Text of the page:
Earlier this year, after completing working on a heavy-duty technical book , I said, “Never again. No more books “. But after a short break, I “ve decided to write a small non-technical book discussing an everyday life of an enterprise software developer.
Observing the business side of the corporate software development cycle is pretty interesting activity, and I write about things AS THEY ARE rather then trying to present a pretty picture of IT departments of enterprise giants that are developing bleeding edge software day in and day out.
I “ve gotten OK from the publisher, and here “s a preliminary layout of this book with a working title “The life of an enterprise programmer “:
What this book is about
Part 1: Getting into IT
Do you want your child to be a programmer?
Enrollment in CS and IS majors is on decline
Out of college: catch-22 situation
How to pass a technical interview with flying colors
Interviewing Enterprise developers
Give a second chance
And he hung up during the interview
Part 2. Living in IT
Manage your software development career
Who are these IT contractors, anyway?
Why hire an IT contractor
Will high-paid contractors extinct?
How comfy is your cubicle?
On casual Fridays and a revolution made by women
The Family Life (a.k.a. Corporate Politics)
The Family Budget
Divorce Is Not an Option
Corporate Java Training
Who Is Teaching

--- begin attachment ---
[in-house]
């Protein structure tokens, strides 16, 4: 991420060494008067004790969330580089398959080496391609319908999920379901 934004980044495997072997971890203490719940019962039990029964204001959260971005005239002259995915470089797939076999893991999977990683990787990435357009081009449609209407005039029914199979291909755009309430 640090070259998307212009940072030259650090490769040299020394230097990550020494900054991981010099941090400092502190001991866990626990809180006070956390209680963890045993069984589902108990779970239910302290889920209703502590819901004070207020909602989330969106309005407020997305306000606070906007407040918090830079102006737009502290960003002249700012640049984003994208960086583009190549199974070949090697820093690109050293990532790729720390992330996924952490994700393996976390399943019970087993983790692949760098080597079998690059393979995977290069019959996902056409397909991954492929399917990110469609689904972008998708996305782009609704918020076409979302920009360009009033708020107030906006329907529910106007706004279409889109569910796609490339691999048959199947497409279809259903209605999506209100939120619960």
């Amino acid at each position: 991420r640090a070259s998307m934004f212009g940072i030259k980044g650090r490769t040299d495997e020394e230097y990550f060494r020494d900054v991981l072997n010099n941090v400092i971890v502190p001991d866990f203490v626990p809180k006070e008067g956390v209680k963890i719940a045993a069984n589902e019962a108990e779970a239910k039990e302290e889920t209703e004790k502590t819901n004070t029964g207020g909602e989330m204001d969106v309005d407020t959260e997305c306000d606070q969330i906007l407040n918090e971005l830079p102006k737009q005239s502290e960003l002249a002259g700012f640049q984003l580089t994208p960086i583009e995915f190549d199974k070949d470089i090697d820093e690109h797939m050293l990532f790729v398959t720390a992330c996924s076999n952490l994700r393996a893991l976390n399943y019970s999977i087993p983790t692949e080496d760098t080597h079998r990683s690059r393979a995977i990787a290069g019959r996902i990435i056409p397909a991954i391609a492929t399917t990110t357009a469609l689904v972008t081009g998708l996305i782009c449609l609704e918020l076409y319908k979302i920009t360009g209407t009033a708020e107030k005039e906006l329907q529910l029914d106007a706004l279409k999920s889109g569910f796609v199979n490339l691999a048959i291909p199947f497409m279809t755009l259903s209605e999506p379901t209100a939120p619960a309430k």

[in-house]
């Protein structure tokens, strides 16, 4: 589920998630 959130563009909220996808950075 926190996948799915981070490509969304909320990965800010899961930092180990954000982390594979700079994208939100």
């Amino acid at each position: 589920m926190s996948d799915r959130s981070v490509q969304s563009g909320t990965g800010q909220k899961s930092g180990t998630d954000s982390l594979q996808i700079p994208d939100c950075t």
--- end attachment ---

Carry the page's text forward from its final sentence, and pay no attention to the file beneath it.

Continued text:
Finding Quality Training
Enjoy your technical conference
The cost of attending a technical conference
Increase your visibility
Manage your manager
Self-publishing a book is easier than you think
The world is round
What CIO should know about outsourcing
Ten tips on dealing with offshore developers
Dead souls from overseas
Outsourcing to students
Cultural difference in outsourcing
And Pedro said, “Move over, Ravi! rdquo;
Visiting an offshore training camp for programmers
Once again on outsourcing
Insourcing – the foreign programmers
Welcome to the USA!
How to select a software vendor for your next enterprise project
Another Brick in the wall
What “s your salary?
Working overtime? Poor management!
Is life in startups any different?
SOA, RIA and the Human factor
SOA Ground Up
SOA Top Down
SOA as a burner
Technical Benefits of SOA
To SOA or not to SOA
Making Business Users Happy
Part 3. Getting out of IT
And he was fired
Do not tell me cause it hurts
Thoughts of an aging programmer
My friend is a 72-year old programmer
If you think I “ve missed a topic or would like to share your story that illustrates an interesting, stupid, political, or career aspect of lives of enterprise software developers, just shoot me an email at yfain at sys-con.com.
This book summarizes my personal opinions that were formed during twenty five years of wearing different hats in Enterprise IT and running a small startup. The odds are that you will not agree with all my observations or find some of them rather cynical or even insulting. But this is how I see things today, in 2007, living in the geographical area known as Big Apple.